Twenty health professionals (health officers, nurses, and environmental health technicians) who received a three-day intensive training with practical exercises collected the required data. Five health officers/sanitarians were assigned to supervise the data-collection process and the investigators handled the overall coordination. A standardized structured questionnaire with closed and open-ended questions was used for collecting the required data. Pre-testing of the questionnaire was carried out before undertaking the collection of main data, and some adjustments were made accordingly. In addition to the usual demographic and socioeconomic characteristics, variables pertaining to population pressure and the views of respondents towards alleviating the associated problems were incorporated.

Qualitative study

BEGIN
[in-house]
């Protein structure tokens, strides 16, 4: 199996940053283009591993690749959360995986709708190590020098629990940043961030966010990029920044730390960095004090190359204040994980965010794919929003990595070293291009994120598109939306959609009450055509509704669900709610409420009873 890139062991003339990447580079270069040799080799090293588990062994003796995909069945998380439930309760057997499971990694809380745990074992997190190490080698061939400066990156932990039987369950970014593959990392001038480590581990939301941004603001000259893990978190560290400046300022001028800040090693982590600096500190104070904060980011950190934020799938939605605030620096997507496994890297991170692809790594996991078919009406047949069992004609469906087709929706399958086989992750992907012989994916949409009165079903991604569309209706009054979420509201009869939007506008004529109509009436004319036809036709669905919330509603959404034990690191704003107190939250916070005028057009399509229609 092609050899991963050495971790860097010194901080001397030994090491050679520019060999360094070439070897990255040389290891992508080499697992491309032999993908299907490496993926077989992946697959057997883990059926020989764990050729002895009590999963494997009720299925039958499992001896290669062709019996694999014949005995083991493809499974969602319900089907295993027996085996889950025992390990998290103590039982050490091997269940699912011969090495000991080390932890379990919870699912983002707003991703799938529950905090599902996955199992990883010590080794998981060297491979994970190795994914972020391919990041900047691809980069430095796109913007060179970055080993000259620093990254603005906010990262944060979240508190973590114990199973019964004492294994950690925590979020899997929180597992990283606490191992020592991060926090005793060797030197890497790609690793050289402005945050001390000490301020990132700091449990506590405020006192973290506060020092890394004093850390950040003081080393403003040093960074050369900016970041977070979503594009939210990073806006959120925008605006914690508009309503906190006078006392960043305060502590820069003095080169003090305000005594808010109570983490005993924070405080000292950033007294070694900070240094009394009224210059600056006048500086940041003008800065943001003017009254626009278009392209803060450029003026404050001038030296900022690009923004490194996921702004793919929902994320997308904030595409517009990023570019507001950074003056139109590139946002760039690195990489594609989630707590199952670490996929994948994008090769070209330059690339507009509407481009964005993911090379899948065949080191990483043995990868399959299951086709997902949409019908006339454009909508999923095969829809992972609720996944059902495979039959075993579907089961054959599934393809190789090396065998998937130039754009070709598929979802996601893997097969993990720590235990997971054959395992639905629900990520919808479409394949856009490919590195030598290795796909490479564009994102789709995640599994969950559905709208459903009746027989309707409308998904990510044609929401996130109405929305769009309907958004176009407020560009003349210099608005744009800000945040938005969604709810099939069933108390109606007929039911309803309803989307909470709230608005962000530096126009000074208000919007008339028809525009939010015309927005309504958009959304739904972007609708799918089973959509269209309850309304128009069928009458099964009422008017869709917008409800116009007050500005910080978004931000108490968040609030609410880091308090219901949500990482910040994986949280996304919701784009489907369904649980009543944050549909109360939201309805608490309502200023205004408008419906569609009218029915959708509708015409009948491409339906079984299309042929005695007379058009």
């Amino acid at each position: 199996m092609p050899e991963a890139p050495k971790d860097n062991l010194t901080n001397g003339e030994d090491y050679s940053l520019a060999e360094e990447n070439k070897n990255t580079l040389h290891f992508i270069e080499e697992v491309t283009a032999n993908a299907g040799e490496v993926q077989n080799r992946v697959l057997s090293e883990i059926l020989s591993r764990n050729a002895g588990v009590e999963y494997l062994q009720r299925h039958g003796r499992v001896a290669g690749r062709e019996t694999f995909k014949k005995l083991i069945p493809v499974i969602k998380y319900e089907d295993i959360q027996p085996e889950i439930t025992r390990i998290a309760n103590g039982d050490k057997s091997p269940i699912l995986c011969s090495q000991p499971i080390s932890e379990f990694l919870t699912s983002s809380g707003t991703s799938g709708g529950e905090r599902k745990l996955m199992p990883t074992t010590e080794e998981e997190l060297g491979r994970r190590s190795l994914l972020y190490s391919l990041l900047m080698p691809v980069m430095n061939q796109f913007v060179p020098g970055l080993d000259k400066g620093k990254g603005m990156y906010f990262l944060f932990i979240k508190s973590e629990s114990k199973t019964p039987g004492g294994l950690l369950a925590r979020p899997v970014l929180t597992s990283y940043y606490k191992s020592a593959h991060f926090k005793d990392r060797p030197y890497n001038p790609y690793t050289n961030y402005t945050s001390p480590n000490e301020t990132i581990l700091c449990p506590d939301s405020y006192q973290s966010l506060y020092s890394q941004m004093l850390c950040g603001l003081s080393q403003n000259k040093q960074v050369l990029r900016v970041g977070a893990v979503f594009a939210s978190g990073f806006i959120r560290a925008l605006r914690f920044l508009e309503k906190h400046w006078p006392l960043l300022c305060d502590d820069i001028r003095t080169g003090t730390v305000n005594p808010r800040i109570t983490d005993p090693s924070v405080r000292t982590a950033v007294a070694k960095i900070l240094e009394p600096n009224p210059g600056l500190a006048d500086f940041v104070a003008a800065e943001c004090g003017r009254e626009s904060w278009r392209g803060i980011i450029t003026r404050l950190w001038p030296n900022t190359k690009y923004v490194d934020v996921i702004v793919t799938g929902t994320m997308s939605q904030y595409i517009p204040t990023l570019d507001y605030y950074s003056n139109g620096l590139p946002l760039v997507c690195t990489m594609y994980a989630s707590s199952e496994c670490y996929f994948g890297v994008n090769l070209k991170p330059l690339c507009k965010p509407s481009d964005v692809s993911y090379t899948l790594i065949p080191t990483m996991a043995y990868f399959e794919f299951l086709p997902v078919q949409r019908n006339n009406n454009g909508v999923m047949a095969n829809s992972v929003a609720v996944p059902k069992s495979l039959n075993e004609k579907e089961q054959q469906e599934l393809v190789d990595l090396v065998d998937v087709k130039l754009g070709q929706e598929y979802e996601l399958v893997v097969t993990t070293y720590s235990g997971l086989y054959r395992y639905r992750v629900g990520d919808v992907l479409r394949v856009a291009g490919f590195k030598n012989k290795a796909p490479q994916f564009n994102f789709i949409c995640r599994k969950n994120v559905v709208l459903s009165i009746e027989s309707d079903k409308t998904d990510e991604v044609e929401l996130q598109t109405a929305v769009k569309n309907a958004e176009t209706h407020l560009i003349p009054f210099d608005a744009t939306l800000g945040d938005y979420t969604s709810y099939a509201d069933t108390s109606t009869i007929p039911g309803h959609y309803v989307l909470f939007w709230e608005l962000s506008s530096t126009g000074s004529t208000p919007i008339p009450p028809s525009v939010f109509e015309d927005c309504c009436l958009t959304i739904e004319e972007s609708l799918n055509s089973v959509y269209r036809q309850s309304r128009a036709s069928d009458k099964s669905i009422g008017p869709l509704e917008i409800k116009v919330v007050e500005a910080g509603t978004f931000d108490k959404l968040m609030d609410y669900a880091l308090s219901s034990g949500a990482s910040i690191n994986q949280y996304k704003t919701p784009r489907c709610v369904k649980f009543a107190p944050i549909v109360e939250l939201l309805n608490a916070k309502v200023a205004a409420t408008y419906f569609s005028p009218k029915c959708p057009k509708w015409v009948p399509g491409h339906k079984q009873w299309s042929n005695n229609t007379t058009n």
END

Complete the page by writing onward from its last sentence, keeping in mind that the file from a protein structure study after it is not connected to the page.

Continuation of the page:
During the process of data analysis, there was an emerging phenomenon, which necessitated further inquiry into some issues not captured by the quantitative research methods. Therefore, to supplement and clarify some findings from the quantitative data, five focus-group discussions (FGDs) and six key-informant interviews were carried out in the same study areas and in the capital of the Amhara region (Bahar Dar). Three of the FGDs which consisted of 8, 7, and 6 participants (all married men) were conducted in Fogera, Dembia, and Dabat districts respectively. The other two FGDs were conducted with religious leaders. The six key-informant interviews were conducted with different individuals identified from various sources, including government institutions. The discussions were supported by flexible guidelines (a checklist). During the FGDs and key-informant interviews, the following major areas were considered: The perceptions of interviewees on the population pressure in their respective areas, the maximum number of children that a couple should have, and the positions of husbands and religious leaders on the use of contraceptives and preference for the sex of the first child. The process of data collection continued until more or less saturation or redundancy was reached. This actually took several circles of inquiry based on the leads that were generated during the discussions and interviews. Most discussions and interviews were recorded on tape. After the collection of data with a tape-recorder and by taking notes, the task of transcribing and translating into English was carried out. The usual principles that guide qualitative analysis were taken into account, and a sequence of interrelated steps (reading, coding, displaying data, data reduction, and interpreting) was employed while analyzing the qualitative data (15).